Interview: Gert Hoefman

What can be done to increase and develop Oman’s manufacturing export base?

GERT HOEFMAN: With the lower oil prices affecting the economy in Oman, the need for diversification is becoming more urgent. Industry in Oman has a good base to start from, but when you look at the industrial sector in Oman you will find that it is predominately commodity based. To prepare for a more competitive market, stepping up in the value chain could be a way out. So how can we improve our ability to create more added value? We need to innovate and move past commodity products. Adding more value enables the industrial sector to sell its product in more distant markets and to make them more attractive for new export markets at the same time.

So innovation is a key word here. When talking about innovation there are different approaches. Not only is process innovation important, product innovation also helps to step up in the value chain. Assistance is available; The Research Council for instance, has a very good reputation in helping companies to innovate. Diversification and innovation go hand in hand, and are key in assisting the country in improving industry competitiveness and in increasing its chances in the export markets. Today, non-oil exports in Oman have great potential to rise. For industrial companies, the first logical focus is the GCC market and the countries in the MENA region. These markets are geographically close, and we understand their way of conducting business. There is also assistance available for Omani companies, with the help of the Public Authority for Investment Promotion and Export Development.

How can sustainable growth be guaranteed for the manufacturing sector in Oman?

HOEFMAN: The reduction in the oil price is obviously increasing the need for companies in Oman to get their act together. The speed of market developments is increasing and competition is fierce. Sustainable growth is required to face the challenges of the markets, both in Oman and in the export markets. The manufacturing sector in Oman is doing well and evolving to face these challenges. Most industries have a sound basis to build upon in terms of market position and quality of product offering. With market conditions the way they are, the sector will advance and come out stronger than before.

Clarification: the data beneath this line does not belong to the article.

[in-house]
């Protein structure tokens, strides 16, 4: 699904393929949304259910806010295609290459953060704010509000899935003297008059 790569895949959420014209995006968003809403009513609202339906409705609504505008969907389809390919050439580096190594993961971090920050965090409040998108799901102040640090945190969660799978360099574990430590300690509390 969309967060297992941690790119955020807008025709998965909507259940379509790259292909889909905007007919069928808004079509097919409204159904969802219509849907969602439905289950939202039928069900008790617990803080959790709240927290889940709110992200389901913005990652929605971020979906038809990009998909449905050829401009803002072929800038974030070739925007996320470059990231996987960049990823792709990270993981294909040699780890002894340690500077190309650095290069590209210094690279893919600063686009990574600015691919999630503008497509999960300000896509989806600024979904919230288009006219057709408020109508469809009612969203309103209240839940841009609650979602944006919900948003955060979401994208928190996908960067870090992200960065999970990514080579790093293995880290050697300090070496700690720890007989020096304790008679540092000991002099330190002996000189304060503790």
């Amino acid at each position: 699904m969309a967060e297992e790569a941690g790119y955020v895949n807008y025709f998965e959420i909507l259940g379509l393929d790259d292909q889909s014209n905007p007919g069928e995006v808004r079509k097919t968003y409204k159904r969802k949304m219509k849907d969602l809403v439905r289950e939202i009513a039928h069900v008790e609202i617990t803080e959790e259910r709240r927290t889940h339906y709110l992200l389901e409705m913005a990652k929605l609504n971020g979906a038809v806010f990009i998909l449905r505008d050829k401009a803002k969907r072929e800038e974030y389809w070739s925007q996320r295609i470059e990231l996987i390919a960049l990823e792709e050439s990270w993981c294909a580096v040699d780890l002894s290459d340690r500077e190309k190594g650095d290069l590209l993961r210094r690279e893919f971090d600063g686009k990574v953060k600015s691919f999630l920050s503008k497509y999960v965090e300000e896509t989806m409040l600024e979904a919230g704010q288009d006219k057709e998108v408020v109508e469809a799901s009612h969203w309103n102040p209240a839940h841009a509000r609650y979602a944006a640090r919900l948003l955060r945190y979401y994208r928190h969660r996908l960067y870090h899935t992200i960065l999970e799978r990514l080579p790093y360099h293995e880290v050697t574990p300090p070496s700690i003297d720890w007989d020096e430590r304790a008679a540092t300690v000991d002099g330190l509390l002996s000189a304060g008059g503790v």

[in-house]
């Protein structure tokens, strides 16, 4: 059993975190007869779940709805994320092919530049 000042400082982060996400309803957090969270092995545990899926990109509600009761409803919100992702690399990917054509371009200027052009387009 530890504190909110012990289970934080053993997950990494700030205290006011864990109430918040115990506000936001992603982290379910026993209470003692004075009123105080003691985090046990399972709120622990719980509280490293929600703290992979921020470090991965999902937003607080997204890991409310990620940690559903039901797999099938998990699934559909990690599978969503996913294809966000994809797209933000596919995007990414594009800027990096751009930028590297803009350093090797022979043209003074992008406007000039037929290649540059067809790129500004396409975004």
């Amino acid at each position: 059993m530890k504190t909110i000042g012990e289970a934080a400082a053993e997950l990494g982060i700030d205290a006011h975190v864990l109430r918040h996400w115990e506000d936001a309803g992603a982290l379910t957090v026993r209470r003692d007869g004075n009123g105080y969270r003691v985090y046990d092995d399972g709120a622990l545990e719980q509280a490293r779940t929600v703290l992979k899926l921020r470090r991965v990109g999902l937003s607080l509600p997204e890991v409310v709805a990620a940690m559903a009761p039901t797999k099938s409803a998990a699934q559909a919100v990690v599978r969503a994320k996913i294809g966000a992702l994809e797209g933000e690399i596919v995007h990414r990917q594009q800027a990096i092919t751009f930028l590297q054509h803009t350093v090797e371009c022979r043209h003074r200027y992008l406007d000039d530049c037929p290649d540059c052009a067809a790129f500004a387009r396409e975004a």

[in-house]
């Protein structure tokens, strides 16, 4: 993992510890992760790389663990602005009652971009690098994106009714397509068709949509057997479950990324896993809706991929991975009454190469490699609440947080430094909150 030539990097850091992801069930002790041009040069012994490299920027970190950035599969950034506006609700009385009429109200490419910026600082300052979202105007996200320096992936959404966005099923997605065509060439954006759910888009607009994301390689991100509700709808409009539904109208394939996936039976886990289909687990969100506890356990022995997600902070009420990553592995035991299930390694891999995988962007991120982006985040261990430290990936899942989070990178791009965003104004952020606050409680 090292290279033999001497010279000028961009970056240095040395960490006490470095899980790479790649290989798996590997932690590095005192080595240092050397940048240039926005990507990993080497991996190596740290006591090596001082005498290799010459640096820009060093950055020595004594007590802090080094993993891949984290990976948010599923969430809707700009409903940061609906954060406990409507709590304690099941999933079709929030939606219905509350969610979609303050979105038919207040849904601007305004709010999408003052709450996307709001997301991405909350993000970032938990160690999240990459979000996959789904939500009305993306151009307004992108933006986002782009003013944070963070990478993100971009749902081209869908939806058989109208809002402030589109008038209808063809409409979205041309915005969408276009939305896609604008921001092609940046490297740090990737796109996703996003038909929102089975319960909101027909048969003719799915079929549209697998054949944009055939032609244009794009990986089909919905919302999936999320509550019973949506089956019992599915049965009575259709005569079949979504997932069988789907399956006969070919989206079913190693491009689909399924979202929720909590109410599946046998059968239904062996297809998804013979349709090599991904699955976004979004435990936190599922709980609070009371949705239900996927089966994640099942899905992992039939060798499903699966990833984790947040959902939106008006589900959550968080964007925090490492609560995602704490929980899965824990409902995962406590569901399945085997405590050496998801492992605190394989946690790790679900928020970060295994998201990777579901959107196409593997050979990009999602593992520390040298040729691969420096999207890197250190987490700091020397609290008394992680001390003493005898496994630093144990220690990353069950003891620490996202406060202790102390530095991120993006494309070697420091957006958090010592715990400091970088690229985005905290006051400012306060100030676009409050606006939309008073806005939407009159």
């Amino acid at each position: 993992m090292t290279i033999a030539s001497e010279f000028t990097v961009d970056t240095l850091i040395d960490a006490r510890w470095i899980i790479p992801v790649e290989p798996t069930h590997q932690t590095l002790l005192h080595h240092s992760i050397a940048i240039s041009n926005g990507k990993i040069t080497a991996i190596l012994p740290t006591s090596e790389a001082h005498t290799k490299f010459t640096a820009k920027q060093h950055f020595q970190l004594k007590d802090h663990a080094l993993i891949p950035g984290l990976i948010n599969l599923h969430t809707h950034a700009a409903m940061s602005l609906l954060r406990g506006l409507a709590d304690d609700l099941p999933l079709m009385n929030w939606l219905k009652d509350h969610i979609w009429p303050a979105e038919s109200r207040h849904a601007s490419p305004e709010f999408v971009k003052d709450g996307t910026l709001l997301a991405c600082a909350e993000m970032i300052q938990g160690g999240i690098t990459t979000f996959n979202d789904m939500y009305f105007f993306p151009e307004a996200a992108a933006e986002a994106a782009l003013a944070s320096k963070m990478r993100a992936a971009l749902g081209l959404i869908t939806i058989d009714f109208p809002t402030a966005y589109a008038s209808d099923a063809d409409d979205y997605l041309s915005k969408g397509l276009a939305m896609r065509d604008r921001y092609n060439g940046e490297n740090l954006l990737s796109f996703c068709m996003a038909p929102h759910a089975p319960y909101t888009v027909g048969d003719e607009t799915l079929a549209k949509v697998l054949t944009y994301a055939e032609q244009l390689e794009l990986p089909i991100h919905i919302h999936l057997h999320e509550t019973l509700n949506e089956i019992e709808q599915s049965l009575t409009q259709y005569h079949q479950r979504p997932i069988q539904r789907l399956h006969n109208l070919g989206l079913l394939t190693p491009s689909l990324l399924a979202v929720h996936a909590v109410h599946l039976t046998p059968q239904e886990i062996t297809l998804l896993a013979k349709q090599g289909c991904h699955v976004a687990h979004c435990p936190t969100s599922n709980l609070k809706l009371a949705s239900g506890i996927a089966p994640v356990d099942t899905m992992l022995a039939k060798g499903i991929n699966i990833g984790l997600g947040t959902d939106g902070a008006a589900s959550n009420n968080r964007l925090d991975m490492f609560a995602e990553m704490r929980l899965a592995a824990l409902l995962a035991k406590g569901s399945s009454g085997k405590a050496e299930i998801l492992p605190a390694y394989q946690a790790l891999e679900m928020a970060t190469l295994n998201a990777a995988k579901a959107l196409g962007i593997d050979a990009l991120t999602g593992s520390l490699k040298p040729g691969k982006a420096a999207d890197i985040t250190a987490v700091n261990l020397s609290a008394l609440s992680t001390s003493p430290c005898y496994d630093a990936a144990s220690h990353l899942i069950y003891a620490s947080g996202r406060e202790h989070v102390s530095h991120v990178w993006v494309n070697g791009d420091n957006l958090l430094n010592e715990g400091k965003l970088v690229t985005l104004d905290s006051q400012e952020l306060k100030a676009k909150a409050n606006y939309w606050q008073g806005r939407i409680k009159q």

How can the sultanate make the in-country value (ICV) initiative a success?

HOEFMAN: The ICV concept was first implemented in the energy sector in Oman, and seeks to capture and retain as much of the expenditure within the country as possible. The initiative is a success in the oil and gas sector, and efforts are being made to apply the same concept in other areas, including industry. The standards for ICV in the oil and gas sector are a good guideline for the rest of the economy, but at the same time they need to be carefully examined and declared fit for use else where. When it comes to industry it is a little more complicated because of the export aspect. For exporting Omani producers, it is very hard to meet the domestic ICV criteria of other countries, in which companies are not actually producers. Take the UAE for example; most companies only export there and do not meet local ICV criteria. The potential danger of ICV is that it can work as a protectionist measure. The GCC countries are working to create one internal market, and if each country is creating its own individual ICV rules then export will become more difficult.

Most elements in the ICV programme are already perfect; they stimulate SMEs, they support the educational commitment made to Omanis and they stimulate the local sourcing of raw materials. These are good examples of valuable contributions that the ICV makes to the local economy in Oman.